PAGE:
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/ A Diary of the Planet


April 23, 1998

Northeastern Iran was struck by a devastating earthquake that wrecked more than 600 houses and killed at least 12 people. the magnitude 5.9 temblor shook dozens of villages in remote Khorasan province and was followed by powerful aftershocks.

At least 11 people died when a magnitude 5.0 temblor hit a remote area of eastern Turkey. In northeast China, a moderate tremor shattered windows and toppled walls when it struck they city of Tangshan.

Earth movements were also felt in the Alps, eastern Romania, Costa Rica, Japan, Los Angeles, West Texas and South Carolina.

Atlantic Tempests

One of the most intense storms to strike England this century caused severe flooding that killed four people. Snow, rain and gale-force winds lashed much of Britain, but the hardest-hit area was the English Midlands, where officials reported the worst inundations in living memory. A freak April snowstorm immediately followed the torrents, bringing a light dusting of snow to London, and heavier amounts elsewhere in the country. The blizzard was in sharp contrast to a relatively mild and snowless winter.

Red Tide

The Hong Kong government began tackling an outbreak of "red tide" as the Chinese port was still reeling from the "bird flu" plague that threatened both the human and poultry populations. the algae bloom has killed more than 1,500 tons of fish in jus the past few days--about half the amount of fish bred in Hong Kong's coastal waters during the last year.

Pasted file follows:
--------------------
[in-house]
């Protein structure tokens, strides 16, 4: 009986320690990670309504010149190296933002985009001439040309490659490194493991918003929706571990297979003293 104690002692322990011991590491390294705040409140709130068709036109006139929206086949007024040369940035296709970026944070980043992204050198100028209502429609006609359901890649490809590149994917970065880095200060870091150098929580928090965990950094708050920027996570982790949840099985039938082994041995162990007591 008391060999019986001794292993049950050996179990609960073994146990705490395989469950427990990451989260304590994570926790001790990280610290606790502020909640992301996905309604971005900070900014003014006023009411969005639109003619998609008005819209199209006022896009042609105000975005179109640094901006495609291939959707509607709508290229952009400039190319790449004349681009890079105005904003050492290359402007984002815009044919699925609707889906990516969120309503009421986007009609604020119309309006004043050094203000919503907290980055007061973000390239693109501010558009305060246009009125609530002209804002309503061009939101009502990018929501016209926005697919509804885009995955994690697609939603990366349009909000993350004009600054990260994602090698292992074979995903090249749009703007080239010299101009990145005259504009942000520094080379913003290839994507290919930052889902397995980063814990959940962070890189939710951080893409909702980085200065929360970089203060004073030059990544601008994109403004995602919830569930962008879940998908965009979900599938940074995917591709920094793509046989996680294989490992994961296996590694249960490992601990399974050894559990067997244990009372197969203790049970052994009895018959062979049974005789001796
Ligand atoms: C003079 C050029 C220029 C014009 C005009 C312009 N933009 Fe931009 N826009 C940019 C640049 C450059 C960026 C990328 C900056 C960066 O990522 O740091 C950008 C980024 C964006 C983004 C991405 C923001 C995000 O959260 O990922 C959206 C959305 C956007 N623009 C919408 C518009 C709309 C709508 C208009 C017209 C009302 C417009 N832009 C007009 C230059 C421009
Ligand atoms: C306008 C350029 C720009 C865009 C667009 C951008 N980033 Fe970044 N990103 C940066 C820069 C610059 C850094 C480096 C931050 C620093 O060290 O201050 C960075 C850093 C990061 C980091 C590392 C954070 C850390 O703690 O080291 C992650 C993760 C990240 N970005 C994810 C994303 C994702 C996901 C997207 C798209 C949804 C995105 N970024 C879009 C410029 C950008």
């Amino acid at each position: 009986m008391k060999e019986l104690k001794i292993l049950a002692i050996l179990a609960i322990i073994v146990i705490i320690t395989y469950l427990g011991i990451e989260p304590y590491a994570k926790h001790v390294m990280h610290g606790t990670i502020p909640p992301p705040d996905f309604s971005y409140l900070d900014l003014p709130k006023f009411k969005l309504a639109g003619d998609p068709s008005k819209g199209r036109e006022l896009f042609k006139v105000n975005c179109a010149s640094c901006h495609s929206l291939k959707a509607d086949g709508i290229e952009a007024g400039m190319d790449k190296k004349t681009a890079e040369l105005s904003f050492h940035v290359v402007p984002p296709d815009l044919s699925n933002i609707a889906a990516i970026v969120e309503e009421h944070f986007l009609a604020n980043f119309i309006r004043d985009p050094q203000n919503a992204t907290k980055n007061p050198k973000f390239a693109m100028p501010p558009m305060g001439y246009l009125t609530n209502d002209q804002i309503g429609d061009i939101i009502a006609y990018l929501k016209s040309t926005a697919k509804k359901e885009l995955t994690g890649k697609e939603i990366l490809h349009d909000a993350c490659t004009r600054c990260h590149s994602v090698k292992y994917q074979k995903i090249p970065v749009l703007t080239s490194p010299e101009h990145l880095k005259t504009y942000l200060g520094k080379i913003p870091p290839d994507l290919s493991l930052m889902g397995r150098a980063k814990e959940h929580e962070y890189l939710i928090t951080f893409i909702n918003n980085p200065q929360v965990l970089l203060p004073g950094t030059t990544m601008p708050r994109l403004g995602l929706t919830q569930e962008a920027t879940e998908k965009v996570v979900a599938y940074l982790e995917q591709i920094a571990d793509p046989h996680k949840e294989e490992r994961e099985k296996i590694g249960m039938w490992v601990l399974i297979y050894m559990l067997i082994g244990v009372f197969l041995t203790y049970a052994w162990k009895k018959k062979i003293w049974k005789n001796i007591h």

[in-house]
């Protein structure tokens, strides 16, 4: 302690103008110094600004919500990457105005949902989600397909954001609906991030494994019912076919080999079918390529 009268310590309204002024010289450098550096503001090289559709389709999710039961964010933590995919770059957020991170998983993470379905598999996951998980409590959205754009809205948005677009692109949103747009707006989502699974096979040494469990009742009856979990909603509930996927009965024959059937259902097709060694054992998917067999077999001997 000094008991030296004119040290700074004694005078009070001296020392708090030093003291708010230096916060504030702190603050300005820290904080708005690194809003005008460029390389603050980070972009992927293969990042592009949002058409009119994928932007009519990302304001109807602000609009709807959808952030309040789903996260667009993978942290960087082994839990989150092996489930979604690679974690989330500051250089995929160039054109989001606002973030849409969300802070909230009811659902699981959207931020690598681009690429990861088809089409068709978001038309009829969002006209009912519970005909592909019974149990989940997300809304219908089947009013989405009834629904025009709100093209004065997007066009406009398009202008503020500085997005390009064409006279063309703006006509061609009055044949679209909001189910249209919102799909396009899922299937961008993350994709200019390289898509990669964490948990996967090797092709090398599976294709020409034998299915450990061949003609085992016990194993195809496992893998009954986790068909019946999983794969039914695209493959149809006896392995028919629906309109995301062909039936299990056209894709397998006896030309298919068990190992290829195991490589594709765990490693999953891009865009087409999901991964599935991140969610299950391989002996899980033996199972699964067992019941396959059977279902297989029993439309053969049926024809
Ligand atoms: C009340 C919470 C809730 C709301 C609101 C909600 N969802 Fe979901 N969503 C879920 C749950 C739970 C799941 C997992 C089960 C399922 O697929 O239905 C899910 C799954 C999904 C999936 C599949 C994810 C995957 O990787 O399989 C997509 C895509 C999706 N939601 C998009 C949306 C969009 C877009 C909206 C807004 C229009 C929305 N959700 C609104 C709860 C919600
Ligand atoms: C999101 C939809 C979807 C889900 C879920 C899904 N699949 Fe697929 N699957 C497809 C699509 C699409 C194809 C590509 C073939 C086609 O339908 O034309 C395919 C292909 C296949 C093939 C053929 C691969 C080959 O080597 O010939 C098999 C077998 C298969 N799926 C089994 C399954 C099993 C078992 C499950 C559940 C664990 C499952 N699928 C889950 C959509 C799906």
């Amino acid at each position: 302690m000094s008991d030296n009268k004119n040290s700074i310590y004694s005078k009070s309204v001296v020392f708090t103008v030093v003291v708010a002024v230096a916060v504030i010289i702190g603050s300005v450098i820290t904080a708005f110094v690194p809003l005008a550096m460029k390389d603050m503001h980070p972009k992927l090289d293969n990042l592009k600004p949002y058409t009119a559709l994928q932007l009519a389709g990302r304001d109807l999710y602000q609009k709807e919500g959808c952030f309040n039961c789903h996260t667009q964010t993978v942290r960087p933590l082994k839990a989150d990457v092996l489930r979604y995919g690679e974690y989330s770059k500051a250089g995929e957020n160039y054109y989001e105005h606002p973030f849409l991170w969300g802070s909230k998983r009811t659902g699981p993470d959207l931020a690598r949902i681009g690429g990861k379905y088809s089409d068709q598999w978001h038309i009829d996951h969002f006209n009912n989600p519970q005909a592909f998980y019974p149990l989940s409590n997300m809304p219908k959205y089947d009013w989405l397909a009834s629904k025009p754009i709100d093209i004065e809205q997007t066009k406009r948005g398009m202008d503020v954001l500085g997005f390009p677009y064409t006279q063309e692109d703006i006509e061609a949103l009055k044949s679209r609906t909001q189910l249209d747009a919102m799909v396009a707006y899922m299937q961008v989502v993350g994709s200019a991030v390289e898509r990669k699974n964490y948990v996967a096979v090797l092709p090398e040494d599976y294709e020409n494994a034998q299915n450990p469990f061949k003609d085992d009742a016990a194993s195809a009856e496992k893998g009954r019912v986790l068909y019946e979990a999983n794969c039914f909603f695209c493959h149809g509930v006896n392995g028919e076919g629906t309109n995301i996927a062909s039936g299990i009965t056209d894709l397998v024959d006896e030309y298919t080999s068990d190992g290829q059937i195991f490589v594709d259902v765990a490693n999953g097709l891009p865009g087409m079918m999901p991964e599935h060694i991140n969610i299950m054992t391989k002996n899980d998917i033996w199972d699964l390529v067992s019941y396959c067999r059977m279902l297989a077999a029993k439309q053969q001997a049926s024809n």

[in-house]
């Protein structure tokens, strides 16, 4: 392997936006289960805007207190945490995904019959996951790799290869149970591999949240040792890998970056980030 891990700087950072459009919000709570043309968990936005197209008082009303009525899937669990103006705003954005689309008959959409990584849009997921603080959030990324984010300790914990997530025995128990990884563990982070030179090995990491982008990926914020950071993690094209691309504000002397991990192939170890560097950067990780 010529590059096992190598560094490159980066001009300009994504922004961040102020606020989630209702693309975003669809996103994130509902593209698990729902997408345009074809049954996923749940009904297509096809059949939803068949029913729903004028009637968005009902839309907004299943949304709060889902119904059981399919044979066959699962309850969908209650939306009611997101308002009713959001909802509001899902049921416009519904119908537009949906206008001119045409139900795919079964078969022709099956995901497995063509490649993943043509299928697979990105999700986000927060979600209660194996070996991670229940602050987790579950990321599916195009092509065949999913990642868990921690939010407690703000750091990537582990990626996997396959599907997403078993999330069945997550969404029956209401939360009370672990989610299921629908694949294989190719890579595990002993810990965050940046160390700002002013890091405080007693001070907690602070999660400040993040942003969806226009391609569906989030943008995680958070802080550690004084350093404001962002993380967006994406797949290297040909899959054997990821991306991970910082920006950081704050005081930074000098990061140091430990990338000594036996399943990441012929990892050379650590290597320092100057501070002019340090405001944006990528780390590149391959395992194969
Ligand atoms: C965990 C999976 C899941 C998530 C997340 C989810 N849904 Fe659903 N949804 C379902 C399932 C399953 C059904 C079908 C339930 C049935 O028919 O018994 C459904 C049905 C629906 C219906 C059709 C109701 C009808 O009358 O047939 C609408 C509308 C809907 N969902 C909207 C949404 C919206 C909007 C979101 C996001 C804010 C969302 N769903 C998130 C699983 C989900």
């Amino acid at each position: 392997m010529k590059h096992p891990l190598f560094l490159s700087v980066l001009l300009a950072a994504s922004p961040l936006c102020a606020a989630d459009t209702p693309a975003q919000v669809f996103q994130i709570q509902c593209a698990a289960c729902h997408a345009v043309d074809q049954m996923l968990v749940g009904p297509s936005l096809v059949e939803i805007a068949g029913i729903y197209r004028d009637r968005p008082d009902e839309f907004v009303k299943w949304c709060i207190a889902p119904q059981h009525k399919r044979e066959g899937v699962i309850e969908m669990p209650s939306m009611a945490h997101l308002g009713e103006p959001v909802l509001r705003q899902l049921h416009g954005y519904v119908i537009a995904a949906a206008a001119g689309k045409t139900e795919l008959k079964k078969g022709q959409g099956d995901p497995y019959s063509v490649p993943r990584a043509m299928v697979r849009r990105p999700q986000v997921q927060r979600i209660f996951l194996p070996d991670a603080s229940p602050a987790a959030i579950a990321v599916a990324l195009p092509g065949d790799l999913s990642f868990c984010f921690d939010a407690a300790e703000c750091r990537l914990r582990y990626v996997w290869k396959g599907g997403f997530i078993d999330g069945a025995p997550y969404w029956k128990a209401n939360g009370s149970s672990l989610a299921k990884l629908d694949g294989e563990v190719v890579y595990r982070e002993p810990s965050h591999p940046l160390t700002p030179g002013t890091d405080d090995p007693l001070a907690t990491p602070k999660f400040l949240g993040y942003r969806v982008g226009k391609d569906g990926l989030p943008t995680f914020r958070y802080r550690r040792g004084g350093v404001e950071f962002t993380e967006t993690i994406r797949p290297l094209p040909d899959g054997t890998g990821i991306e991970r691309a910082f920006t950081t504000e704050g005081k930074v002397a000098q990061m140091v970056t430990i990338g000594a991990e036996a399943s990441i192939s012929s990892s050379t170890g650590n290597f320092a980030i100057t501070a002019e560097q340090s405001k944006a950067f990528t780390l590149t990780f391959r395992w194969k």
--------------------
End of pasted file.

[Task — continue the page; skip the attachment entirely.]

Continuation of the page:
It is estimated that the fishing industry will lose nearly $31 million as a result of the massive kill.

Texas Health Alert

Health officials in Texas warned travelers venturing south of the border that they risk infection from an epidemic of rubella. The disease sickened more than two dozen people after they returned from a visit to Mexico. Approximately 300 people have come down with the disease in the Mexican state of Tamaulipas.

"Mad Bee" Disease

The French government has launched an investigation into an outbreak of what's being referred to as "mad bee" disease--a malady that is killing millions of honeybees in the west of the country. Beekeepers say the insects are becoming disoriented and failing to return to their hives after pollinating sunflowers. The disease first appeared last summer and is being blamed on the increased use of pesticides, which some beekeepers say destroys the insect's sense of direction. It is estimated that 60% of the famed honeybees in the region have perished since last June. Agricultural authorities in the affected areas have suspended the use of the suspected pesticide Gaucho, which was in introduced in 1994.

Additional sources: British Meteorological Office, U.S. Climate Analysis Center, U.S. Earthquake Information Center and the World Meteorological Organization.

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